This is the third installment in our series on women entrepreneurs, highlighting cool women who run their own companies. Throughout this startup journey, I have had the pleasure of meeting and working with some amazing women who have helped me bring my company to life. I love sharing their advice and journey with you.
In honor of Thanksgiving, I am writing about an entrepreneur who has been amazingly generous with her time and expertise as a mentor to me — Fleming Samuels. I was lucky enough to be introduced to this talented children’s clothing wear designer by a mutual friend. Fleming generously gave me advice, guidance and help at every turn, and I’m feeling grateful for all she has done for me.
The crazy thing is I needed tons of help. Here I was — this mom who could not even sew — and I was thinking of manufacturing women’s nursing clothes. Fleming gave me the run down. She walked me through it. She told me who to contact, where to look for resources and how to research made in the USA manufacturers. At one point when I was desperate to get samples churned out, she lent me her own warehouse, and I was able to hire one of her talented seamstresses to get the job done.
She did all this while she was busy running her own company and taking care of her own family. And the whole while she made me laugh. She made the impossible seem funny and manageable. She was honest, too. One of the very first things she said to me was “Think about how much money you think you will need, and then…double it.” I gasped. But, really, you need someone to give it to you straight. She saved me time. She gave me a map, so I did not spend years walking around in the dark. Every entrepreneur needs a friend and mentor who is generous with his or her knowledge and guidance.
I think Fleming has been on the receiving end of a few bottles of wine and some of my poor homemade cooking, but really that is a drop in the bucket for how she wholeheartedly helped me. Sometimes in life you are blessed with meeting just the person who can help you get to the next step. Serendipity? Yes. Fleming was that person for me. If you are starting a company, I hope you are blessed to find a Fleming for yourself. Find someone who is doing what you want to do. She is also a designer of darling children’s clothing. She does know how to sew, and she makes her clothes in her own studio right here in the good ol’ USA. Here’s her Q&A:
1. What is your business?
Fleming Clothing is a custom children’s clothing website specializing in handmade heirloom pieces that are reversible and express everyone’s individuality.
2. What inspired you to start your business?
My mother had passed away, and I was a very creative person my whole life. My grandfather was an interior designer in Wilson, North Carolina and I had grown up around amazing textiles my whole life. I think that grief needs an outlet, and Fleming Clothing was that for me. I poured my heart into it and have enjoyed all the things and people whom I have met along the way.
3. Are your kids involved in your business? How do they feel about having a mompreneur?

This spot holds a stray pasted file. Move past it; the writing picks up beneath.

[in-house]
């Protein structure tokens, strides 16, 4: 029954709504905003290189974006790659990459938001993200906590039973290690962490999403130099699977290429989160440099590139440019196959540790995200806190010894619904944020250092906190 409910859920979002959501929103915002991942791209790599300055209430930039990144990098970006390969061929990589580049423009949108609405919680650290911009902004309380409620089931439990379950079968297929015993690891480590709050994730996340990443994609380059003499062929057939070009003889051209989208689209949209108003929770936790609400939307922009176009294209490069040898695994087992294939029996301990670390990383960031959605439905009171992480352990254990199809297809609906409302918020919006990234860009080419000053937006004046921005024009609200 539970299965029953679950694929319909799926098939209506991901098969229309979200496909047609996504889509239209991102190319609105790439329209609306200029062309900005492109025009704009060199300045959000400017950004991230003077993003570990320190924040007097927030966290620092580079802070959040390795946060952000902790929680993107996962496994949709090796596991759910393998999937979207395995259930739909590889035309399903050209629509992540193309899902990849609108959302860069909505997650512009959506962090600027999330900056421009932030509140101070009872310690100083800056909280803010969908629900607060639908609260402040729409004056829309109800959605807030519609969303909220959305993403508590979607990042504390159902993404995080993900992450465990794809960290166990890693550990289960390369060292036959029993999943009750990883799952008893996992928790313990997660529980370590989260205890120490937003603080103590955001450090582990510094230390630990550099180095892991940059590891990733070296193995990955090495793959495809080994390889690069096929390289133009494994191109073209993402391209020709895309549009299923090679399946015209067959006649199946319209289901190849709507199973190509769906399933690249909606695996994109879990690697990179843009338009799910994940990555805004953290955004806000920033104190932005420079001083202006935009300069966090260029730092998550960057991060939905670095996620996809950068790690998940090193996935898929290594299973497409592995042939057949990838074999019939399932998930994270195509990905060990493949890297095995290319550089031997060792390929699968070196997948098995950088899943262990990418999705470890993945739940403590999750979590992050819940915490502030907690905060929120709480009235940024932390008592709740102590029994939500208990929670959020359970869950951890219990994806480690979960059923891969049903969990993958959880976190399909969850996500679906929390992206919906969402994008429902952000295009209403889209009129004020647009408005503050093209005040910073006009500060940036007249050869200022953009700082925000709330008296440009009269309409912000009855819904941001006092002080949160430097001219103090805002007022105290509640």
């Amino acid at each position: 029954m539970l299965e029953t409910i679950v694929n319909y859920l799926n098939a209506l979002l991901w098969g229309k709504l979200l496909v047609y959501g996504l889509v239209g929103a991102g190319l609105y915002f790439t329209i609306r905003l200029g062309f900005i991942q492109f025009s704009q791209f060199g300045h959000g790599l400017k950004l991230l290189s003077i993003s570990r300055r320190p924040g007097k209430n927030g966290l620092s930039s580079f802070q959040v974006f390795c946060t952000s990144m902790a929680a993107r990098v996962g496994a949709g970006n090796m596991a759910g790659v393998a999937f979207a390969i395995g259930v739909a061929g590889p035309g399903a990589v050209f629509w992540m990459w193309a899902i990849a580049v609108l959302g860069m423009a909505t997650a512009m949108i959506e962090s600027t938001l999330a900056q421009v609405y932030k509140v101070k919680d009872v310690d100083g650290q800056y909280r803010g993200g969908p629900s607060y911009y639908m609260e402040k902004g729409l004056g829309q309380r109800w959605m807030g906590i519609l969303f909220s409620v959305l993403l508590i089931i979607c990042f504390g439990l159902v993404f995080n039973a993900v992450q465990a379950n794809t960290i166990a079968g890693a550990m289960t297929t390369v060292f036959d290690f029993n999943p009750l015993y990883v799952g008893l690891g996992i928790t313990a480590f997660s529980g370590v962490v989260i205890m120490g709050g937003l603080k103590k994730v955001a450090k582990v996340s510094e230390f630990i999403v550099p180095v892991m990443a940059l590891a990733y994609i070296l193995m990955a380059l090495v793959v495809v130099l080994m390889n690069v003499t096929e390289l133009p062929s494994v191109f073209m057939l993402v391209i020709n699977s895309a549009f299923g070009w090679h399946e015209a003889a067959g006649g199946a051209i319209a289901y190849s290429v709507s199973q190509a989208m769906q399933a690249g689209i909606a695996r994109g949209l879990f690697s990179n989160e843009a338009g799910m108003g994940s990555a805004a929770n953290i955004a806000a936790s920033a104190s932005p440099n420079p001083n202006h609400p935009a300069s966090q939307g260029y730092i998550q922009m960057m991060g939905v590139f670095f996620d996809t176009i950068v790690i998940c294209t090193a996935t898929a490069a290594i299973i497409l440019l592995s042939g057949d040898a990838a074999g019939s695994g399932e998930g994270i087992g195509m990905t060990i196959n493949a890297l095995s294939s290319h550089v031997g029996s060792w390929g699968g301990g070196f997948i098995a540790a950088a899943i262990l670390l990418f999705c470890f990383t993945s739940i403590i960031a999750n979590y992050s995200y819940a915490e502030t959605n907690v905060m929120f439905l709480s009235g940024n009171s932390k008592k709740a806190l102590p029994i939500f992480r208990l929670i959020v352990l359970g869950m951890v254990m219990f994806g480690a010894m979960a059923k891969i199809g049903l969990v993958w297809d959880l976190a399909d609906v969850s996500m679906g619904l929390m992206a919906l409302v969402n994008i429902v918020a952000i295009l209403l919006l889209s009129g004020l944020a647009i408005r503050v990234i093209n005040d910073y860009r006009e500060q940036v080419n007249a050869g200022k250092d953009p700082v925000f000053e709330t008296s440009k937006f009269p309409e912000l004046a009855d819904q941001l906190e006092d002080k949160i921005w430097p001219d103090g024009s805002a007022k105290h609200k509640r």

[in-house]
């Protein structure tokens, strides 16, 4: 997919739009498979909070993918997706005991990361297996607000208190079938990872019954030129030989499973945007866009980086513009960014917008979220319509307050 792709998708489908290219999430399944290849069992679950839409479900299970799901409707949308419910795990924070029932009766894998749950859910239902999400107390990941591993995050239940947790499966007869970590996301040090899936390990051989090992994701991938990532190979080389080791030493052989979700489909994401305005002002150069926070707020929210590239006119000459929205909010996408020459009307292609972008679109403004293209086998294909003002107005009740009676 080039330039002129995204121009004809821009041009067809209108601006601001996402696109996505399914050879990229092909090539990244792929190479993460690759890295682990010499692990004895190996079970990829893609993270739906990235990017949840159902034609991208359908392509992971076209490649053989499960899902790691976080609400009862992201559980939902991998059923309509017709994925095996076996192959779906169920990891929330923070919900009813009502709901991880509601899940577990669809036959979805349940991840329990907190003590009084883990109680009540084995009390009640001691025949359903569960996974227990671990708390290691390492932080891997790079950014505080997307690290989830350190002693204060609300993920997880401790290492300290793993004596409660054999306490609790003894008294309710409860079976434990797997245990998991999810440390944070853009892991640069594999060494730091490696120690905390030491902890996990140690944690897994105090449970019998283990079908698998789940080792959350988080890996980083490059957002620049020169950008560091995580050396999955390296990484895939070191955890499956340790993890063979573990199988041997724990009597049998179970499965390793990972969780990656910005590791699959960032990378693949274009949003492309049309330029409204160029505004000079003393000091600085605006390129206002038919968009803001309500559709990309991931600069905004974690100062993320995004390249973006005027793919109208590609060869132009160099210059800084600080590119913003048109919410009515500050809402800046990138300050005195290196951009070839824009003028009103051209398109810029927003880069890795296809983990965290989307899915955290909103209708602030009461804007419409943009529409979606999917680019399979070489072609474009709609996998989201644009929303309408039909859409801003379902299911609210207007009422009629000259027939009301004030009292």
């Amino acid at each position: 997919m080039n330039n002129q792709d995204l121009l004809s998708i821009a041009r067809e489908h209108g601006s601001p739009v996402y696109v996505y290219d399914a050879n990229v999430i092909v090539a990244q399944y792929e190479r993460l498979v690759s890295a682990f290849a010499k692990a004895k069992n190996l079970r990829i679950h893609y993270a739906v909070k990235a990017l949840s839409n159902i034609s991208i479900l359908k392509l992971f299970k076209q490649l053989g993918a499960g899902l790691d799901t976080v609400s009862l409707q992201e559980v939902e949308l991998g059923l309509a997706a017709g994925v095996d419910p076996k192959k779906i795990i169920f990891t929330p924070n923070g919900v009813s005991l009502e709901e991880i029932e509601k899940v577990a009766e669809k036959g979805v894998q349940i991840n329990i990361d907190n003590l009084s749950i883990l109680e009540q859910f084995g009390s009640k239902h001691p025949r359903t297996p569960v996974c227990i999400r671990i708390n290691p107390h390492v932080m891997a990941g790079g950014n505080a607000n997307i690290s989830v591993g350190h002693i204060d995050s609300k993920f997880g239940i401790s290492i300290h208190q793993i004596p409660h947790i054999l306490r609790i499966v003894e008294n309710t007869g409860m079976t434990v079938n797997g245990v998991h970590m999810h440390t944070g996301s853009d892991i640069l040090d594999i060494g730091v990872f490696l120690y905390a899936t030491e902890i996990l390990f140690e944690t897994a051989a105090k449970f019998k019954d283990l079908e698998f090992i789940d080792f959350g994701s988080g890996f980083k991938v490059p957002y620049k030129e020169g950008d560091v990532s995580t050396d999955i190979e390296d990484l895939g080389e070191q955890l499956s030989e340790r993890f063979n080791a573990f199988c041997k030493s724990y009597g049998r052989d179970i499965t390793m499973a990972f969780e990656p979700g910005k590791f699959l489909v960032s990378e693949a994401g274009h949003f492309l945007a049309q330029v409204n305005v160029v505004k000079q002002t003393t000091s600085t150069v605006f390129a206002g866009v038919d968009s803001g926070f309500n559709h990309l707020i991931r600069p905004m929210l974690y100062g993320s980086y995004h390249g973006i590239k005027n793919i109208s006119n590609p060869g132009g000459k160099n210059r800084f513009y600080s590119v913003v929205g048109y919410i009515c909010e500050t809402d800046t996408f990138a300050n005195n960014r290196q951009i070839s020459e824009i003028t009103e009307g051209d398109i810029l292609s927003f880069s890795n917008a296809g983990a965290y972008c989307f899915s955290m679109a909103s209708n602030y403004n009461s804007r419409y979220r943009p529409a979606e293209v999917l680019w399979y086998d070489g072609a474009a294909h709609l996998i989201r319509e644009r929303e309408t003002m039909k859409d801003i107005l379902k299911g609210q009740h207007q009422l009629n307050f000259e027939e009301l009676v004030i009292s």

My children are the inspiration for a lot of my designs. I see what they like to wear — and what they don’t like — immediately about a design. As my daughter has grown up, it has been interesting to watch her tastes change. It’s also great, in terms of function, to try a design on your child before you produce it.
I have also really enjoyed using them as models for my photo shoots. I have watched my girls grow up through my website advertising history. It is amazing how time flies.
My six-year-old daughter is the only one who knows I work as I have been on hiatus for the last year with the birth of my youngest child, who is now 16-months old. My oldest has loved coming to work with me and sitting at the cutting table, helping me put pieces together. There is a creative buzz in the workshop that you have to be there to experience, and I am glad I’ve shared that with my daughter. She has been very proud of my work and loves wearing my designs.
4. What one piece of advice would you give another mom interested in starting a business?
Do your research, and interview as many people in the field as you can who are willing to give your their time. Go to conferences relevant to the industry that you are interested in, meet other people in non-competitive markets and ask them about what worked and what didn’t.
Also don’t be afraid to get a partner with more experience, even if all they can offer is human capital. Sometimes someone who knows more than you can save a ton of money in the long run and really help give you perspective when making hard decisions.
5. Which mom is your mama style icon?
I don’t know if there is a “mom” icon for me more than all my friends and family — male and female — who have struggled to balance family and entrepreneurship. I think that no matter whether you’re a woman or a man starting a business or whether you are in a family with children or just married and starting out…entrepreneurship is hard and grueling and unfair. Having a supportive life partner is so important.
So the role models I really look up to are couples who have made it work.